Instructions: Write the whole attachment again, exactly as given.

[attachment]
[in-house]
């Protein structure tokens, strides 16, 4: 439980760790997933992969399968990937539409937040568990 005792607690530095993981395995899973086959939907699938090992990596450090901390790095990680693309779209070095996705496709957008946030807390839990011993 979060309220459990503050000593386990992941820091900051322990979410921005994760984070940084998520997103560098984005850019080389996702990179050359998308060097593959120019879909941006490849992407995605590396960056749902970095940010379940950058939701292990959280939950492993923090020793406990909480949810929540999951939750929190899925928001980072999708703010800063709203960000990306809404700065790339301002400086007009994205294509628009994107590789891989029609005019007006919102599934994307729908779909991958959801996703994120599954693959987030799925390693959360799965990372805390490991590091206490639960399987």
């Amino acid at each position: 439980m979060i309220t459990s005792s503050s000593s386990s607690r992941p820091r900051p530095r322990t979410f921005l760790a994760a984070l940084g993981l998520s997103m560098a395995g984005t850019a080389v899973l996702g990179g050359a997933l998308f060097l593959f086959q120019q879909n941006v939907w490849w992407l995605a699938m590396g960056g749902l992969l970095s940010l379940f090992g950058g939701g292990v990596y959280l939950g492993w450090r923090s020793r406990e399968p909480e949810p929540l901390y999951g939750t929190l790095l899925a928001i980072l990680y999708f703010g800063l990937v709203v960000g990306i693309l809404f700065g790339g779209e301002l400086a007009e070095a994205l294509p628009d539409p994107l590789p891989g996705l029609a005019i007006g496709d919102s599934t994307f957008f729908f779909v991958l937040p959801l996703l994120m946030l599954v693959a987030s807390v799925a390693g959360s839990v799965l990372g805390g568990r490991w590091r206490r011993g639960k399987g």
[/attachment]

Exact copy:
[in-house]
């Protein structure tokens, strides 16, 4: 439980760790997933992969399968990937539409937040568990 005792607690530095993981395995899973086959939907699938090992990596450090901390790095990680693309779209070095996705496709957008946030807390839990011993 979060309220459990503050000593386990992941820091900051322990979410921005994760984070940084998520997103560098984005850019080389996702990179050359998308060097593959120019879909941006490849992407995605590396960056749902970095940010379940950058939701292990959280939950492993923090020793406990909480949810929540999951939750929190899925928001980072999708703010800063709203960000990306809404700065790339301002400086007009994205294509628009994107590789891989029609005019007006919102599934994307729908779909991958959801996703994120599954693959987030799925390693959360799965990372805390490991590091206490639960399987």
């Amino acid at each position: 439980m979060i309220t459990s005792s503050s000593s386990s607690r992941p820091r900051p530095r322990t979410f921005l760790a994760a984070l940084g993981l998520s997103m560098a395995g984005t850019a080389v899973l996702g990179g050359a997933l998308f060097l593959f086959q120019q879909n941006v939907w490849w992407l995605a699938m590396g960056g749902l992969l970095s940010l379940f090992g950058g939701g292990v990596y959280l939950g492993w450090r923090s020793r406990e399968p909480e949810p929540l901390y999951g939750t929190l790095l899925a928001i980072l990680y999708f703010g800063l990937v709203v960000g990306i693309l809404f700065g790339g779209e301002l400086a007009e070095a994205l294509p628009d539409p994107l590789p891989g996705l029609a005019i007006g496709d919102s599934t994307f957008f729908f779909v991958l937040p959801l996703l994120m946030l599954v693959a987030s807390v799925a390693g959360s839990v799965l990372g805390g568990r490991w590091r206490r011993g639960k399987g």